In normal times, many people pay only passing attention to politics.
But these are not normal times.
Politicians themselves, if even acknowledged by your average taxpayer, are most often criticized for failing to take a firm position on an issue.
But in today’s world of increasing polarization, fueled by our insatiable twenty-first century lust for more “info-tainment” in 280 characters or less, we demand our politicians take an over-simplified, binary position no matter how complex the issue; ultimately compelling people to agree or disagree – usually strongly.
Take U.S. President Donald Trump for example: love him or hate him, chances are you have an opinion about him.
His supporters zealously maintain that he selflessly puts the wellbeing of his country and its citizens first, while his critics argue he’s an egotistical pawn of foreign or corporate interests.
Even when his devotees are presented with a long list of his failings, they simply shrug and concede that while he may miss the mark occasionally, they still believe he is moving their country in the right direction.
“Occasionally?!?” his detractors incredulously ask.
Newton’s second law of motion states that for every action there is an equal and opposite reaction, so what – or whom – is the Yin to President Trump’s and his supporters’ Yang?
Enter Prime Minister Justin Trudeau and his followers.
Multiple instances of blackface.
Multiple accusations of sexual misconduct against him and his caucus members.
Multiple conflict of interest and ethical breaches – both ongoing investigations as well as rulings where they were found guilty of violating legislation.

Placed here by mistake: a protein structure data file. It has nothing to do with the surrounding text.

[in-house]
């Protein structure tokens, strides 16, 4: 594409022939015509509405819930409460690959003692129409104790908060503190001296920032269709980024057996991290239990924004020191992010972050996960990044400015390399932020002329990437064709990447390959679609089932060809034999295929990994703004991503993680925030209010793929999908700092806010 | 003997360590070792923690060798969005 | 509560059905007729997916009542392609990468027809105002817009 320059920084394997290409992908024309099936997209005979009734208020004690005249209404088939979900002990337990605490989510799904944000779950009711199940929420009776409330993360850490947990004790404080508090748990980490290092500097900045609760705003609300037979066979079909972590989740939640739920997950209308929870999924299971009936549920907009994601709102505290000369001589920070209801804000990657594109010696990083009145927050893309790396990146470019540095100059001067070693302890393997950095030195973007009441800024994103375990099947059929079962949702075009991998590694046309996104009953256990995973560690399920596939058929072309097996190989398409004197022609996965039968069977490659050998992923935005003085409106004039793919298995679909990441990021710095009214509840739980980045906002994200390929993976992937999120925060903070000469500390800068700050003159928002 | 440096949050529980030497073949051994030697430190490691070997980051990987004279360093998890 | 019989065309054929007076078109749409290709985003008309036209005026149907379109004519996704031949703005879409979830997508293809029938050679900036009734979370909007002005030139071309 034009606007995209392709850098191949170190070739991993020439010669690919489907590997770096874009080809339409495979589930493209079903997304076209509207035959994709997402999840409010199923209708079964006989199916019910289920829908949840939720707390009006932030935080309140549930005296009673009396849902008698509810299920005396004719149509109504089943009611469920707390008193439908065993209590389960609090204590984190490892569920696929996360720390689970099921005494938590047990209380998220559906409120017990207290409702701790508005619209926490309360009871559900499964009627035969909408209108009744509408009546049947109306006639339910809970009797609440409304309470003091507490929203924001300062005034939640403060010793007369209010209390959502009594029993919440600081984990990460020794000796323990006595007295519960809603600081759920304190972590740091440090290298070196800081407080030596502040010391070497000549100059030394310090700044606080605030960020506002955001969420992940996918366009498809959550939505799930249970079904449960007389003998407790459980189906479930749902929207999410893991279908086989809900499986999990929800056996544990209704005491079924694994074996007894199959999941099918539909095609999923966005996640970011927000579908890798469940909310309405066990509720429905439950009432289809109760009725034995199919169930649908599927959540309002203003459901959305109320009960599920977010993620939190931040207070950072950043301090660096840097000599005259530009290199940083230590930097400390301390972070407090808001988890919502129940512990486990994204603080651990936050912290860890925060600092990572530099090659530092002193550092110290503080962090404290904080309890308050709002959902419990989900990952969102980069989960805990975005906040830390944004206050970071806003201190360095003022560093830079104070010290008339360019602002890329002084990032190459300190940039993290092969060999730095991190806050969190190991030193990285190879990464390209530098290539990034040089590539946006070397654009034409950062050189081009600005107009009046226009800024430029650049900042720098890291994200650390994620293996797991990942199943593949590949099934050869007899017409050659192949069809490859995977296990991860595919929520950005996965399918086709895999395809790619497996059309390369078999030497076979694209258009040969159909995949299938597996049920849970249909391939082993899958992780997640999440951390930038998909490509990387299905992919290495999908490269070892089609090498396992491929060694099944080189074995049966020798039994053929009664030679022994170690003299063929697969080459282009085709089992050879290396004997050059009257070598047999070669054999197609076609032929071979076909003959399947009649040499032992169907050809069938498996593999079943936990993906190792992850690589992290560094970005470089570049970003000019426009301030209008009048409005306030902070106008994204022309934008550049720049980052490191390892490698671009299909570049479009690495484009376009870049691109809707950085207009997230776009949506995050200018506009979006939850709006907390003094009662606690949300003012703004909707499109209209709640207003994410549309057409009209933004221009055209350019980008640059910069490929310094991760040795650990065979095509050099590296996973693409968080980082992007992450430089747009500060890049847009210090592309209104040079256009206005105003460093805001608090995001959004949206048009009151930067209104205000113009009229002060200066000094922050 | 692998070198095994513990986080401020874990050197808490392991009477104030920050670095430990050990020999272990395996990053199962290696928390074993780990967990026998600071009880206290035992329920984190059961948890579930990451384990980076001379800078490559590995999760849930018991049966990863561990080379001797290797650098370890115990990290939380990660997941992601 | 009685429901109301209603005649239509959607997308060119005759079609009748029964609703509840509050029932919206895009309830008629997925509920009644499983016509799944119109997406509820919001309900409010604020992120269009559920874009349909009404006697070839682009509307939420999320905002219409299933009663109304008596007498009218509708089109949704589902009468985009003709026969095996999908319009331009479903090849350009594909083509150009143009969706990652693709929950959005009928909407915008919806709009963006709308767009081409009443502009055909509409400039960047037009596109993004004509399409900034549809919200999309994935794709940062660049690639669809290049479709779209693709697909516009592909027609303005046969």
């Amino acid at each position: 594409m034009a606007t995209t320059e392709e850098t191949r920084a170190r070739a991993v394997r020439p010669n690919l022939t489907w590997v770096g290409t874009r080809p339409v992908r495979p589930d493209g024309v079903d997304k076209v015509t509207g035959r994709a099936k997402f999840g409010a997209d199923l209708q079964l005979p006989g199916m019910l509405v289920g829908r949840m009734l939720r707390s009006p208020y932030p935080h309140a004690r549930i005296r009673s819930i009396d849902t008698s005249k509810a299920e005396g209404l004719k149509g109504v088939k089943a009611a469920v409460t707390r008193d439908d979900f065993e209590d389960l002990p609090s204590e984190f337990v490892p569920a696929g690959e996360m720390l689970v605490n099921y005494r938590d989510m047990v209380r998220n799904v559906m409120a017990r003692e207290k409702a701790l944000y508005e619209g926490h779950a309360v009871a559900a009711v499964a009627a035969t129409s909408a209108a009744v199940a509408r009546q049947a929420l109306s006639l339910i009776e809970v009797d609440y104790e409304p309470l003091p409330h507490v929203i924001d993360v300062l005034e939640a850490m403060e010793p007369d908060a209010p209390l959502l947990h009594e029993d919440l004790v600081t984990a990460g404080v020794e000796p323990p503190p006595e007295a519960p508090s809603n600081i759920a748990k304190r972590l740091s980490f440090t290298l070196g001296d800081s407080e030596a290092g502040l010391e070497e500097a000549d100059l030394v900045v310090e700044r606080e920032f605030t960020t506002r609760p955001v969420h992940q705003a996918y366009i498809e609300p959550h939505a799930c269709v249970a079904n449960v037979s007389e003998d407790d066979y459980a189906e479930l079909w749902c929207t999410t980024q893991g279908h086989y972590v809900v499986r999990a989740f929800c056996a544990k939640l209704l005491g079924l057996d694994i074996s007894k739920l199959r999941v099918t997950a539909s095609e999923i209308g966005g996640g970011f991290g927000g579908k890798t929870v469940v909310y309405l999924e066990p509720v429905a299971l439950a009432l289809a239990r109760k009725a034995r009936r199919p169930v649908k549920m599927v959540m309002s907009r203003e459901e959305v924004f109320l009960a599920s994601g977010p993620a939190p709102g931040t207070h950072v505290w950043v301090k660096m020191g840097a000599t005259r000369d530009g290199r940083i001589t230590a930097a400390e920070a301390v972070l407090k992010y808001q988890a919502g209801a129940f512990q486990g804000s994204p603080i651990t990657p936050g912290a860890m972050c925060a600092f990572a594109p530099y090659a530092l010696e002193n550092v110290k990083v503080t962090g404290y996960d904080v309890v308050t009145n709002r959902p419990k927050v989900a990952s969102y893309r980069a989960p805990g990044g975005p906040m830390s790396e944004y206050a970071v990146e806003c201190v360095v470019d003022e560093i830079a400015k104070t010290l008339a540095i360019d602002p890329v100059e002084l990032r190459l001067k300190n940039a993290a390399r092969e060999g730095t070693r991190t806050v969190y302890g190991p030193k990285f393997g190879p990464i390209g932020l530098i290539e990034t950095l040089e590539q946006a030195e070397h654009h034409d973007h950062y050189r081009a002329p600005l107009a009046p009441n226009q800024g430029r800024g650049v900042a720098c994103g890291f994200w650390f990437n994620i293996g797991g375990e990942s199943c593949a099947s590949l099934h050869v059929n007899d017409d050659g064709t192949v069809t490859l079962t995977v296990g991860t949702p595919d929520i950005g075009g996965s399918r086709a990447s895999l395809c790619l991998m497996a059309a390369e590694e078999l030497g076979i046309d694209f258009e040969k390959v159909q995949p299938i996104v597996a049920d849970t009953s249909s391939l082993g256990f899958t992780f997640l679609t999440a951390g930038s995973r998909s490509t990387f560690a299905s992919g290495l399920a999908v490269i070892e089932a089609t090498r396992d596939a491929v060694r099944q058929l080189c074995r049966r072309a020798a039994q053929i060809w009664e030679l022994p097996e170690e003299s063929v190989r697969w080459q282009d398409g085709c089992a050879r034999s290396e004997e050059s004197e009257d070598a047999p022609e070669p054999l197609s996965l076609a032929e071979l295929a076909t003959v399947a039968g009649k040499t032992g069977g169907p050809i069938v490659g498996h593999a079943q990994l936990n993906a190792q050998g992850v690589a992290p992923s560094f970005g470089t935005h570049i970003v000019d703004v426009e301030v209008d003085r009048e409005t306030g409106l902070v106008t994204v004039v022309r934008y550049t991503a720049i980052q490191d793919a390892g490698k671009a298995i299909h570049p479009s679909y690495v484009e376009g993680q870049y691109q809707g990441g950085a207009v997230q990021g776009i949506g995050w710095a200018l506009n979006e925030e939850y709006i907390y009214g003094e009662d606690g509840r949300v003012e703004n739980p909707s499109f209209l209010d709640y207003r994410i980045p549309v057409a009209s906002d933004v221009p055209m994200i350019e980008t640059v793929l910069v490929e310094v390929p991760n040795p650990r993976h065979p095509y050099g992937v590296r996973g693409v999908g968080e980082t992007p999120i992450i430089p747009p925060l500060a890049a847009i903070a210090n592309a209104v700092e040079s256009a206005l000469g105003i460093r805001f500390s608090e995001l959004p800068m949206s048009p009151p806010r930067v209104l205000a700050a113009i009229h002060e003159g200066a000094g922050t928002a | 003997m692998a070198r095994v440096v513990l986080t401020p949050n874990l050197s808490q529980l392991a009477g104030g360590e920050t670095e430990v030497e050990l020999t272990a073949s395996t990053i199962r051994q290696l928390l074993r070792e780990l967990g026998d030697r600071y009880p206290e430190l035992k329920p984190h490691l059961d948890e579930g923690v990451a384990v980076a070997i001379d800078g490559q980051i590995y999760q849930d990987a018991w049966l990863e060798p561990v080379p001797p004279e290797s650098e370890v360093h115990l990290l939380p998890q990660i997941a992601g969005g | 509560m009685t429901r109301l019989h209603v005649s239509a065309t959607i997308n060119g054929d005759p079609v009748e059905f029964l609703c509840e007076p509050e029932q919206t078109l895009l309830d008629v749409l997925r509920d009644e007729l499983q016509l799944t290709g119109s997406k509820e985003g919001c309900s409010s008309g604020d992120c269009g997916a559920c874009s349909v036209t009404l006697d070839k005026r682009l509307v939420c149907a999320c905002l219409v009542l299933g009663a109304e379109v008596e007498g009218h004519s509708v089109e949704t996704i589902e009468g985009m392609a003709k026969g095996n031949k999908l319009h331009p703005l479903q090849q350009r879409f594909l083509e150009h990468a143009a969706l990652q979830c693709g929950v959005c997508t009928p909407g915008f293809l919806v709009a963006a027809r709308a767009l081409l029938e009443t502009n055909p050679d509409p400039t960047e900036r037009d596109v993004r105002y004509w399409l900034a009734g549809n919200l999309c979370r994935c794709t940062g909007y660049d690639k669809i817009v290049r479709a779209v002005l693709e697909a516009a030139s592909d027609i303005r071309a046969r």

And the corruption revealed by both the SNC Lavalin and WE Charity scandals is likely only the tip of the Liberal-cronyism iceberg.
So, while many Canadians may still share similar, liberal leanings, who in good conscious still trusts Justin Trudeau and his minority Liberal government?
Apparently, Yukon’s Member of Parliament Larry Bagnell for one.
In the midst of civilization’s greatest health, economic and social crisis in generations, and in a world where headlines declare “silence is complicity,” Mr. Bagnell’s conspicuous quiet is deafening.
Does he support Trudeau’s prorogation of Parliament – a blatant attempt to minimize damage caused by the WE scandal – despite the fact that they both campaigned in 2015 not to do so to “avoid difficult political circumstances?”
If past behavior is the best indicator of future, remember that Mr. Bagnell stood applauding in the front row, literally leading the standing ovation for Trudeau when he announced the firing of Canada’s first female Indigenous Attorney General, Jody Wilson-Raybould, last year.
Partisan apologists will no doubt shamelessly come to their hero’s defense, drudging up some bygone sin of another politician from the aged pages of history to try to deflect criticism, but will ultimately fail to address their party and their leader’s own shortcomings, thereby revealing their complicity in the process.
Most reasonable voters will see through this desperate charade however and look for an alternative when they next visit the ballot box, which by the recent rumblings emanating from Ottawa, may come sooner than later.